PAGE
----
But someone is sure to say, “This portfolio approach must be very time-consuming. You have all of that paper grading to do!” Well, I think that’s partly correct. I do read quite a bit of student writing. Still, I require that students type everything they hand in, and I also don’t read each ingredient of the portfolio the same way. First of all, I don’t read in-class writing; students write and store it in their portfolios. I’m able to read the résumés and the learning goals very quickly because I read primarily for who they are and what they want to learn. I also read the reading responses quickly to make sure that students are comprehending the material adequately, marking obvious sentence and word errors and looking for examples of interesting responses I can share in class. Essays and research projects take a bit more time, but because I’m reading drafts of works in progress two or three times, I’m fairly familiar with the territory. Also, because I read these essays in different stages of development, I don’t read for error (a very time-consuming approach) until students have focus, organization, and support under control. By that time, I’ve found that many students have corrected most of their own errors anyway. Finally, I read midterm and final self-evaluation essays only once with an eye toward finding adequate demonstration and support for students’ claims about what they’ve accomplished and learned during the term. If they claim they’ve become better writers, for example, the evidence should be in their essays and in their portfolios.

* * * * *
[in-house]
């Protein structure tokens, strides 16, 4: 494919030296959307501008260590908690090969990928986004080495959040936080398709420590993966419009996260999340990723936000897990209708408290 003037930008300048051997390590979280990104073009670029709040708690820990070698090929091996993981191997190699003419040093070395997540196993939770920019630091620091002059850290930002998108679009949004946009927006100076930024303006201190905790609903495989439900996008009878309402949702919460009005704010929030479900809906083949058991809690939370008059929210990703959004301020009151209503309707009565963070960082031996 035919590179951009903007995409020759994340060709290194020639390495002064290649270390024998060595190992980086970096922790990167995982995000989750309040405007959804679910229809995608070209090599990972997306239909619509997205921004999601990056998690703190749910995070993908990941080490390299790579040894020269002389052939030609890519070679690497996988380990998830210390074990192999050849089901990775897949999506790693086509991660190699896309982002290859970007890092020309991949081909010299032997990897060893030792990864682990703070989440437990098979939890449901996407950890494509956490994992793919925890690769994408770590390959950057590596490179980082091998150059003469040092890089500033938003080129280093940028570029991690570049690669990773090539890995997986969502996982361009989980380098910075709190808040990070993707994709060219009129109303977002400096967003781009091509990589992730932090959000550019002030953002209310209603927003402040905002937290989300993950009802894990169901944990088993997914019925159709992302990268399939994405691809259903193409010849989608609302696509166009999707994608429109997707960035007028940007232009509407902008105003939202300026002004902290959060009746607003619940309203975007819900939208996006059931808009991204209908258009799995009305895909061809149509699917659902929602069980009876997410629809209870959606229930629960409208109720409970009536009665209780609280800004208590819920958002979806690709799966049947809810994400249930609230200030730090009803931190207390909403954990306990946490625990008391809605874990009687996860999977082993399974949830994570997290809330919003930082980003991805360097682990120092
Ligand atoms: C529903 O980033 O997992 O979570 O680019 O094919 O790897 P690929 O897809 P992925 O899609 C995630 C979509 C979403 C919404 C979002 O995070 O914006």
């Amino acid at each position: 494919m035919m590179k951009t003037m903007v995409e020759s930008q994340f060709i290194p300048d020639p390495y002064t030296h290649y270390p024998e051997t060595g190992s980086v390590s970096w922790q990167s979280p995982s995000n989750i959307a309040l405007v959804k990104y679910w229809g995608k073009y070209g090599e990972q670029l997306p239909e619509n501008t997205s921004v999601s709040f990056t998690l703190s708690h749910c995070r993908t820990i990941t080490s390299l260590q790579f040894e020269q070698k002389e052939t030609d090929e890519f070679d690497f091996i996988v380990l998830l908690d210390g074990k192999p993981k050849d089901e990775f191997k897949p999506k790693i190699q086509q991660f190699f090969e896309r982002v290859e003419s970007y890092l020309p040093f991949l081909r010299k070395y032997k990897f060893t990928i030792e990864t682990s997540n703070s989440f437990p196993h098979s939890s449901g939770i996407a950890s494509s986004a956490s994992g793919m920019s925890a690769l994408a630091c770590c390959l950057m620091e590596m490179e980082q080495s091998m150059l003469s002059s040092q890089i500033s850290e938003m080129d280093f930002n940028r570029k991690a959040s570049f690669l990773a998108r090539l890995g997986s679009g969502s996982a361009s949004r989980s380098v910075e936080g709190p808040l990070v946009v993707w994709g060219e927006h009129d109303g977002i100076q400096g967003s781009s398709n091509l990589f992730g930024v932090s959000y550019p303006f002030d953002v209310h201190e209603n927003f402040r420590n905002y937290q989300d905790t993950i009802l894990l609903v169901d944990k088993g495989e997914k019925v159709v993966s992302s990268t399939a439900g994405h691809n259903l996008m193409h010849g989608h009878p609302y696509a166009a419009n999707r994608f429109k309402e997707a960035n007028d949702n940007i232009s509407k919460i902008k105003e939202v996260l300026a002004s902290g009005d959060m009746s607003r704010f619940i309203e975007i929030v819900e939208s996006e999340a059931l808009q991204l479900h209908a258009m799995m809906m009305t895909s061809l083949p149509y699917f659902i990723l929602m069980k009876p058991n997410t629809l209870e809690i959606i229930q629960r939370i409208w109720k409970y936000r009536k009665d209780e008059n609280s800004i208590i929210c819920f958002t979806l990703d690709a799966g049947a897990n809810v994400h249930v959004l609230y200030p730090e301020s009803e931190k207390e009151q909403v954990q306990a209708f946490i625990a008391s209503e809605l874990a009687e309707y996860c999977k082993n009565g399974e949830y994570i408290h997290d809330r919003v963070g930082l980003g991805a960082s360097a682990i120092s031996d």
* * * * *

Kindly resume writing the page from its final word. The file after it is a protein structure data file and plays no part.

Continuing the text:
Should all faculty have students use portfolios? Of course not. But I would encourage faculty to consider, at the very least, how their students might use goal-setting and self-assessment in their courses--and perhaps in their majors. Having students use portfolios to track and evaluate the degree to which they’ve achieved the goals they’ve set for themselves and the goals we’ve set for them just happens to be, I believe, an effective way to promote self-assessment and, consequently, student learning.

(I would like to thank my English Department colleagues Drs. Everett, Gottcent, and Rivers for reading and responding to drafts of this essay.)